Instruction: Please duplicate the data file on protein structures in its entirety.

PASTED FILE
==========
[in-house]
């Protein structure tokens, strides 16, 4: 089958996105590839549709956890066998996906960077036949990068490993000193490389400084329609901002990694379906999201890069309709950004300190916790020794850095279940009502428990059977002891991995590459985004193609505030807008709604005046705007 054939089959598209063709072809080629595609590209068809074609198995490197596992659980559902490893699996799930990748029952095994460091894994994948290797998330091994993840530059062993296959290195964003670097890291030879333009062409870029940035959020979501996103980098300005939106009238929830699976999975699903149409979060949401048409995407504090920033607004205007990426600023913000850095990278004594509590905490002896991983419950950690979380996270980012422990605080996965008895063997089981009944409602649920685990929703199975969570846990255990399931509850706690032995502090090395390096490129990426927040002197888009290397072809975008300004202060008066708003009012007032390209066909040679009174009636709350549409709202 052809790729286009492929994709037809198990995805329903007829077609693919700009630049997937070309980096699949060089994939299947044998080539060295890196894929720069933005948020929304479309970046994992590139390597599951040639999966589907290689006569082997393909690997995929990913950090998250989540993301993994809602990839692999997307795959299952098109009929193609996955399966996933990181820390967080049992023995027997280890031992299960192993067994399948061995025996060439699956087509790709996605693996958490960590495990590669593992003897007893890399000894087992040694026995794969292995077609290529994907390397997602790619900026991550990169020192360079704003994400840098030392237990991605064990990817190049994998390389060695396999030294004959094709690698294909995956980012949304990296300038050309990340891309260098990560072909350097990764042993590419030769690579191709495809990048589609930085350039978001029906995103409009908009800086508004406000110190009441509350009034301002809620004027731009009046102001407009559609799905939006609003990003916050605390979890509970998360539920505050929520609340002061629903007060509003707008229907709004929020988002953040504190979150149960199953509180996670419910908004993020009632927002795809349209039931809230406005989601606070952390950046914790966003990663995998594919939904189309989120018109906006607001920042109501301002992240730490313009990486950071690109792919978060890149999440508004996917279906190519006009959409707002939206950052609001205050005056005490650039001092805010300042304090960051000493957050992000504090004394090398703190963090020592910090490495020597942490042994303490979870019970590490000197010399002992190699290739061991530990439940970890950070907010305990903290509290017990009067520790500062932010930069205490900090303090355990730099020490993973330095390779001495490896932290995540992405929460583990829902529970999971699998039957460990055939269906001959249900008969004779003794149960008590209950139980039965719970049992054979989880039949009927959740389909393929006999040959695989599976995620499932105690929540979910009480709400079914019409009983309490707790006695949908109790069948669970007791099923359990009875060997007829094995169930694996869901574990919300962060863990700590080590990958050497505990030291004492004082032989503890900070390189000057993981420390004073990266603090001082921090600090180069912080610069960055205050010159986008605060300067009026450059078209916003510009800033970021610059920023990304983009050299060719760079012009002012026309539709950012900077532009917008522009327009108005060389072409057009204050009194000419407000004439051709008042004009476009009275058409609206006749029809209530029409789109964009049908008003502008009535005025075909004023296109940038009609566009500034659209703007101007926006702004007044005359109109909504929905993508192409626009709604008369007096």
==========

[in-house]
């Protein structure tokens, strides 16, 4: 089958996105590839549709956890066998996906960077036949990068490993000193490389400084329609901002990694379906999201890069309709950004300190916790020794850095279940009502428990059977002891991995590459985004193609505030807008709604005046705007 054939089959598209063709072809080629595609590209068809074609198995490197596992659980559902490893699996799930990748029952095994460091894994994948290797998330091994993840530059062993296959290195964003670097890291030879333009062409870029940035959020979501996103980098300005939106009238929830699976999975699903149409979060949401048409995407504090920033607004205007990426600023913000850095990278004594509590905490002896991983419950950690979380996270980012422990605080996965008895063997089981009944409602649920685990929703199975969570846990255990399931509850706690032995502090090395390096490129990426927040002197888009290397072809975008300004202060008066708003009012007032390209066909040679009174009636709350549409709202 052809790729286009492929994709037809198990995805329903007829077609693919700009630049997937070309980096699949060089994939299947044998080539060295890196894929720069933005948020929304479309970046994992590139390597599951040639999966589907290689006569082997393909690997995929990913950090998250989540993301993994809602990839692999997307795959299952098109009929193609996955399966996933990181820390967080049992023995027997280890031992299960192993067994399948061995025996060439699956087509790709996605693996958490960590495990590669593992003897007893890399000894087992040694026995794969292995077609290529994907390397997602790619900026991550990169020192360079704003994400840098030392237990991605064990990817190049994998390389060695396999030294004959094709690698294909995956980012949304990296300038050309990340891309260098990560072909350097990764042993590419030769690579191709495809990048589609930085350039978001029906995103409009908009800086508004406000110190009441509350009034301002809620004027731009009046102001407009559609799905939006609003990003916050605390979890509970998360539920505050929520609340002061629903007060509003707008229907709004929020988002953040504190979150149960199953509180996670419910908004993020009632927002795809349209039931809230406005989601606070952390950046914790966003990663995998594919939904189309989120018109906006607001920042109501301002992240730490313009990486950071690109792919978060890149999440508004996917279906190519006009959409707002939206950052609001205050005056005490650039001092805010300042304090960051000493957050992000504090004394090398703190963090020592910090490495020597942490042994303490979870019970590490000197010399002992190699290739061991530990439940970890950070907010305990903290509290017990009067520790500062932010930069205490900090303090355990730099020490993973330095390779001495490896932290995540992405929460583990829902529970999971699998039957460990055939269906001959249900008969004779003794149960008590209950139980039965719970049992054979989880039949009927959740389909393929006999040959695989599976995620499932105690929540979910009480709400079914019409009983309490707790006695949908109790069948669970007791099923359990009875060997007829094995169930694996869901574990919300962060863990700590080590990958050497505990030291004492004082032989503890900070390189000057993981420390004073990266603090001082921090600090180069912080610069960055205050010159986008605060300067009026450059078209916003510009800033970021610059920023990304983009050299060719760079012009002012026309539709950012900077532009917008522009327009108005060389072409057009204050009194000419407000004439051709008042004009476009009275058409609206006749029809209530029409789109964009049908008003502008009535005025075909004023296109940038009609566009500034659209703007101007926006702004007044005359109109909504929905993508192409626009709604008369007096």